HARTSELLE — Industrial growth in Morgan and Limestone counties that is expected to generate almost 10,000 jobs is already impacting Hartselle City Schools, city and school officials said Friday.
Superintendent Dee Dee Jones said enrollment is up by almost 200 students and she has a stack of out-of-district student requests to consider before classes resume in August.
Jones said a lot of the students who have registered are with families moving to Hartselle from out-of-state because they have some kind of job connected to an existing industry or a job associated with the $1.6 billion Mazda Toyota Manufacturing USA plant under construction in the Huntsville-annexed portion of Limestone County.
Hartselle had 3,360 students registered as of July 11. This time last year, the district had about 3,172 students registered for classes.
RaJane Hampton, a real-estate broker who co-owns United Country-Four Oaks Realty & Auction, said her last three home sales in Hartselle have been to out-of-state families who were moving because of some kind of industrial connection.
“A lot of families are moving here to support existing industries or because of the Mazda Toyota plant,” she said. “Right now, we have a housing shortage in Hartselle.”
Hampton said one of the three homes she sold had eight offers in six hours and sold to a family with school-age children.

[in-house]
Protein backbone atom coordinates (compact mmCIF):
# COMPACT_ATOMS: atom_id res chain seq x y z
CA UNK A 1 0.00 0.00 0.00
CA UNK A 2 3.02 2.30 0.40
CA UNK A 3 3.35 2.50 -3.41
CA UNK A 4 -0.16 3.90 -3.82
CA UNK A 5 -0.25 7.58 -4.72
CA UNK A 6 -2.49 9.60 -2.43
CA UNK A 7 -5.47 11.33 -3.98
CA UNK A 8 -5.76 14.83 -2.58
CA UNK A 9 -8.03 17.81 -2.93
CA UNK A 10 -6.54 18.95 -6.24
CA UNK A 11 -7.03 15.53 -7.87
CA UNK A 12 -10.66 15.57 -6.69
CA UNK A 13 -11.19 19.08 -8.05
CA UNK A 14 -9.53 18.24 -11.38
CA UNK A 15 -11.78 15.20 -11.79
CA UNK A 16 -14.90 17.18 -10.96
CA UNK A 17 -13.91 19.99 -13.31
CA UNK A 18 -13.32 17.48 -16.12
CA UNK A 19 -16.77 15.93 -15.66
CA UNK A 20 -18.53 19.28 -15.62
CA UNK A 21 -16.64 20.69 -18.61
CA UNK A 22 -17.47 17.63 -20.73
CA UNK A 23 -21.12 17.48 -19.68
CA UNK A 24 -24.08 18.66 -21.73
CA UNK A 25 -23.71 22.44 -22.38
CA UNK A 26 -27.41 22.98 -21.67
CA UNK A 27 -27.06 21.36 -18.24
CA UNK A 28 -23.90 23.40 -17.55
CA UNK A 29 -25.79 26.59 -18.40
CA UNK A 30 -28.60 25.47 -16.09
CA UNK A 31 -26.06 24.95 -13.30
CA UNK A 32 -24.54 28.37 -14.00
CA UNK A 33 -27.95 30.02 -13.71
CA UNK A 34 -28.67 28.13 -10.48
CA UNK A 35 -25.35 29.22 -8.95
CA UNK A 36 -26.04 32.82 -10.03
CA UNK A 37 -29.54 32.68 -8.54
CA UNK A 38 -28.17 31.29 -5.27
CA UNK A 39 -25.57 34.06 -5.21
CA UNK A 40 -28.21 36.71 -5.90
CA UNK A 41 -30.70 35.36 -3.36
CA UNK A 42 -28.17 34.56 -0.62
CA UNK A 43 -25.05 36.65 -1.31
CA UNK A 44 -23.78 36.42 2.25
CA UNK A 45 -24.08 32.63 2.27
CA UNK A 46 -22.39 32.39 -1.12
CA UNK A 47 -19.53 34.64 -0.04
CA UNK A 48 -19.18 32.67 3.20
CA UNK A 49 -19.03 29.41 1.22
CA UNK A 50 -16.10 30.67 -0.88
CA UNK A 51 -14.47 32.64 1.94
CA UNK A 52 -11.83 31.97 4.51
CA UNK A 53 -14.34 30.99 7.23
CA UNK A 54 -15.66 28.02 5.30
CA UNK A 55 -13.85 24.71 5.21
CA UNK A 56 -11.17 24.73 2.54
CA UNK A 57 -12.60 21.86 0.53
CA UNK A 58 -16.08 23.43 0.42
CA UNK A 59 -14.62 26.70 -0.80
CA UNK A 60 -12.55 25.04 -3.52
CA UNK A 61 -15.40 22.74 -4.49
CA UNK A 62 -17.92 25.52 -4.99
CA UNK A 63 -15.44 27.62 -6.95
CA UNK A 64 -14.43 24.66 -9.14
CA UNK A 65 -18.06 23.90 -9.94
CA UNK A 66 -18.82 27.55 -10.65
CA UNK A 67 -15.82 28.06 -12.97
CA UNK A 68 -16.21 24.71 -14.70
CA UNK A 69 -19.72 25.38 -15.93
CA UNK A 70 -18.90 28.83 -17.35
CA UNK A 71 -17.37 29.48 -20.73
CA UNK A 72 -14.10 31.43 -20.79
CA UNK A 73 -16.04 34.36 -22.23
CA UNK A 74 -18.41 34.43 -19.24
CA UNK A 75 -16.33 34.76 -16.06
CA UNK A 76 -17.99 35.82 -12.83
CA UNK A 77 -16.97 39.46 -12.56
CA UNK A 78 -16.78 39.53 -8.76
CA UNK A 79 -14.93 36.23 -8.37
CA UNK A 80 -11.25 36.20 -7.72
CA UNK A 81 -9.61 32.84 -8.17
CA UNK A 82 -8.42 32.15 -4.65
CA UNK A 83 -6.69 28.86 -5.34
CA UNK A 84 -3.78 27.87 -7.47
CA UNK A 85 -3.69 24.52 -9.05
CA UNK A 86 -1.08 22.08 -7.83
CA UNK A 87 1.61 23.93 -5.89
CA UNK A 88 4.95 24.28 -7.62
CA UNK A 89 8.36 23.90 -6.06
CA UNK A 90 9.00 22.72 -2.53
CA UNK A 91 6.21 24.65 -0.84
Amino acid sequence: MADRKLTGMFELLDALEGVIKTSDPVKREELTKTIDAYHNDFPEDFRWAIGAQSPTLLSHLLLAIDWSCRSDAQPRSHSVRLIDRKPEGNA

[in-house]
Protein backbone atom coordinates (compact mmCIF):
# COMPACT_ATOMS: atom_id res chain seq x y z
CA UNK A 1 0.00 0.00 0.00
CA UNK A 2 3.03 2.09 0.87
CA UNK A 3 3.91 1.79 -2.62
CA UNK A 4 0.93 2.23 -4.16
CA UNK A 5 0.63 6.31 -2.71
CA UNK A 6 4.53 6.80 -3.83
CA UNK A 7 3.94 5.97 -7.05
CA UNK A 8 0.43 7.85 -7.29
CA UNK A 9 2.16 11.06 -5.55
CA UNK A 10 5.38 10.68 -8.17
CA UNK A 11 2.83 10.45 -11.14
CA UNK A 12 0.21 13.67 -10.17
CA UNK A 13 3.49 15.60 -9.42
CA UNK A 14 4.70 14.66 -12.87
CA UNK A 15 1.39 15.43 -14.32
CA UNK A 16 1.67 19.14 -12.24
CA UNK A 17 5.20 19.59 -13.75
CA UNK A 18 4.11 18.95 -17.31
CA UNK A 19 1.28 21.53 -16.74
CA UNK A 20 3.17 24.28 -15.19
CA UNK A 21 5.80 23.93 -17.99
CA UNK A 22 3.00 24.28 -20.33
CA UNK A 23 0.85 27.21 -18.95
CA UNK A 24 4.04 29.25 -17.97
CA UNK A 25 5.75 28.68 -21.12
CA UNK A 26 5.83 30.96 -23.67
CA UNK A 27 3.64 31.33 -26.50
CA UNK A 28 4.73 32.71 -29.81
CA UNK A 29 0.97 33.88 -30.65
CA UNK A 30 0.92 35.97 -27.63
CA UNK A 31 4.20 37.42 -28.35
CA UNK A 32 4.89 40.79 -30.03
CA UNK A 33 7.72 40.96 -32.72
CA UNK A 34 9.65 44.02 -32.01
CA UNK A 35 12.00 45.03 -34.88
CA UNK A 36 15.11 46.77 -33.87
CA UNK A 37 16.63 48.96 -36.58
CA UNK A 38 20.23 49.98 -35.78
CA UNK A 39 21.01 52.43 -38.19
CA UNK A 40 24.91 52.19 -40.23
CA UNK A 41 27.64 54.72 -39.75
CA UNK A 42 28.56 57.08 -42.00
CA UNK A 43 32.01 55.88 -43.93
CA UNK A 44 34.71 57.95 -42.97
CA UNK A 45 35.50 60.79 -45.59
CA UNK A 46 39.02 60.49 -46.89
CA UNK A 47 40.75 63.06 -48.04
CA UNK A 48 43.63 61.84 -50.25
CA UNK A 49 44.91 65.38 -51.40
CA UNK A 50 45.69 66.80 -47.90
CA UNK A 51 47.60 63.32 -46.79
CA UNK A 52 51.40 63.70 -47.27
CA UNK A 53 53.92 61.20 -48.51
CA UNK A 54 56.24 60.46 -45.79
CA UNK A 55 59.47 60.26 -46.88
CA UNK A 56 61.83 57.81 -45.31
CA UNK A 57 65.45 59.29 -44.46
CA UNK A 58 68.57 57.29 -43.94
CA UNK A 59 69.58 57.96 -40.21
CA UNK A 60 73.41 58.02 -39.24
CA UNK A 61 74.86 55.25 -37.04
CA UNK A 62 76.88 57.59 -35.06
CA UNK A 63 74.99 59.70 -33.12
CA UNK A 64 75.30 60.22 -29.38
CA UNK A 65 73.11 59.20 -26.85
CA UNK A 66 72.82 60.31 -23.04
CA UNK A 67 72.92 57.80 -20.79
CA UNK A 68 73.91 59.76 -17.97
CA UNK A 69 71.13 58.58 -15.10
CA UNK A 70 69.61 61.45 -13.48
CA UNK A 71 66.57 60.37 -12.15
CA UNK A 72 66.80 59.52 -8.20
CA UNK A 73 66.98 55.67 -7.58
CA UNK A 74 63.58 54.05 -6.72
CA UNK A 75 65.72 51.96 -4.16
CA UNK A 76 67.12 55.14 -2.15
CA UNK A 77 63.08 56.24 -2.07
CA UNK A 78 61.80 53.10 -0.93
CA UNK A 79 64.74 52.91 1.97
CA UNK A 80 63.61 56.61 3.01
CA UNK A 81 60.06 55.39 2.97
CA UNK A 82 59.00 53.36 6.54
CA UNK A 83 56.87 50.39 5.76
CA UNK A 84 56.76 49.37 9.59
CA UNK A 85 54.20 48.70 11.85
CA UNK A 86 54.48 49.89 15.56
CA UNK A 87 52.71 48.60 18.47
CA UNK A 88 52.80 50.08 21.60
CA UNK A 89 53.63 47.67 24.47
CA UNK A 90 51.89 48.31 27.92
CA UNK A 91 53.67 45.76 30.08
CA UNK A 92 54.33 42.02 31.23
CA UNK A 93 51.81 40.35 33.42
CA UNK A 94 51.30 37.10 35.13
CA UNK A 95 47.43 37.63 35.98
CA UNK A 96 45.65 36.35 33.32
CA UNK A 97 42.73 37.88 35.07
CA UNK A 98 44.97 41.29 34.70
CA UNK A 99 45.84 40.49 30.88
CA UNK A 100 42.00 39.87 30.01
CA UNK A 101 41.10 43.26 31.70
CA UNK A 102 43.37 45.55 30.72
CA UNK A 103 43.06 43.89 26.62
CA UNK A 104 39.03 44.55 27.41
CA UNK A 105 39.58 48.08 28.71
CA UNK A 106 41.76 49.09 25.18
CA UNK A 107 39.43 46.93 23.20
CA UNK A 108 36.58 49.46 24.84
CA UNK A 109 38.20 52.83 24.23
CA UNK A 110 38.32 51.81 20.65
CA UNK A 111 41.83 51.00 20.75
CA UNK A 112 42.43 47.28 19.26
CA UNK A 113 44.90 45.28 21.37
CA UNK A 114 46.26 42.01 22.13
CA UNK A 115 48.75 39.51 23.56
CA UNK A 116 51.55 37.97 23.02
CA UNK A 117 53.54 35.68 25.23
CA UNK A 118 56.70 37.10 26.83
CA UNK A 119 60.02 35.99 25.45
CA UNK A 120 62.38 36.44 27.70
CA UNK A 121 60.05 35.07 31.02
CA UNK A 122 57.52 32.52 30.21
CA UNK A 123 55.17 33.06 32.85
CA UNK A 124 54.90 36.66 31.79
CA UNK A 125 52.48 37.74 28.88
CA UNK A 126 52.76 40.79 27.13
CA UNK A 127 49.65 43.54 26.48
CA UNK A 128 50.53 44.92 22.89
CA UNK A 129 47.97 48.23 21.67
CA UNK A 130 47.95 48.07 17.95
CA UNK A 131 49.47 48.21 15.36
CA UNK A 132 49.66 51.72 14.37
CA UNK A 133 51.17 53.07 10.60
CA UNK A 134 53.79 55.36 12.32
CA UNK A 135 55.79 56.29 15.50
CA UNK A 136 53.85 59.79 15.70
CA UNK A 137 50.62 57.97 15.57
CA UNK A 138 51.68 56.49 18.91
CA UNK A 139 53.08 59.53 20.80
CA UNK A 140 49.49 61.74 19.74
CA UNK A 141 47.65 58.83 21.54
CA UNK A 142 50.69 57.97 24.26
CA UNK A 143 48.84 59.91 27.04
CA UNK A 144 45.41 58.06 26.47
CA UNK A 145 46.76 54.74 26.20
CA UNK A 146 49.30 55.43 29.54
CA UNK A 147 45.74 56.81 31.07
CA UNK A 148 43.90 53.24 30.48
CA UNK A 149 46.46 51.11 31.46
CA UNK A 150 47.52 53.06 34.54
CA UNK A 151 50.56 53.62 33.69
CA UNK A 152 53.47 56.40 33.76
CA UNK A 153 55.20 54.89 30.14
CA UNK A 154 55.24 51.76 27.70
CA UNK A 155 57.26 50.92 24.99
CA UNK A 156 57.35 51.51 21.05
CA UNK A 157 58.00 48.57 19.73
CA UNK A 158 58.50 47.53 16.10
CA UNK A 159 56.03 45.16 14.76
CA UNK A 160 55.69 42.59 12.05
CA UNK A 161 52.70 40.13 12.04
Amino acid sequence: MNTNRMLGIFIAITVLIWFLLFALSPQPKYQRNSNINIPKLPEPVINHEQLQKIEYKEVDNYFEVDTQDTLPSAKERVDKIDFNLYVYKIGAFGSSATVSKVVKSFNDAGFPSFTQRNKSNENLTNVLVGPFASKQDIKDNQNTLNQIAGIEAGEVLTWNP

City Planner Jeremy Griffith said in the past two decades, the city has approved 1,028 lots for home construction and 174 remain vacant. He said developments are in various stages that will make available another 400 lots.
“In general the economy is better, but contractors are doing a lot of speculative building because of the industrial growth, especially the Toyota Mazda plant,” Griffith said.
He said one of the planned developments is near Interstate 65, which makes it easier for workers to commute to jobs in the industrial growth areas outside Hartselle’s city limits.
Mayor Randy Garrison said the school system is Hartselle’s greatest asset, and he’s not surprised it’s attracting families from out-of-state.
According to census estimates, Hartselle added 41 residents from 2017 to 2018 to grow to 14,425. The city had 14,255 residents in 2010.
School enrollment, however, increased for residential and non-residential students. Hartselle had about 500 out-of-district students a decade ago, but that number increased to 703 last year. Jones said the system currently has 688 out-of-district students registered, but she expects this number to increase “as we process more applications.”
She said enrollment is up in every school and has forced the district to add an additional kindergarten teacher at Barkley Bridge Elementary. Jones said Crestline Elementary also will likely need another teacher.
Six years ago, Hartselle divided its students in grades 5-8 and placed grades 5 and 6 at Hartselle Intermediate and kept grades 7 and 8 at Hartselle Junior High. This year, enrollment in both schools is above 500 for the first time.
“We’re monitoring enrollment daily and figuring out where additional teachers may be needed,” the superintendent said.
Jones said the district has a plan to accommodate growth, but added that there may be some last-minute teacher hires so that classes are not overcrowded.
“We’re going to maintain the quality of education Hartselle has always offered,” she said.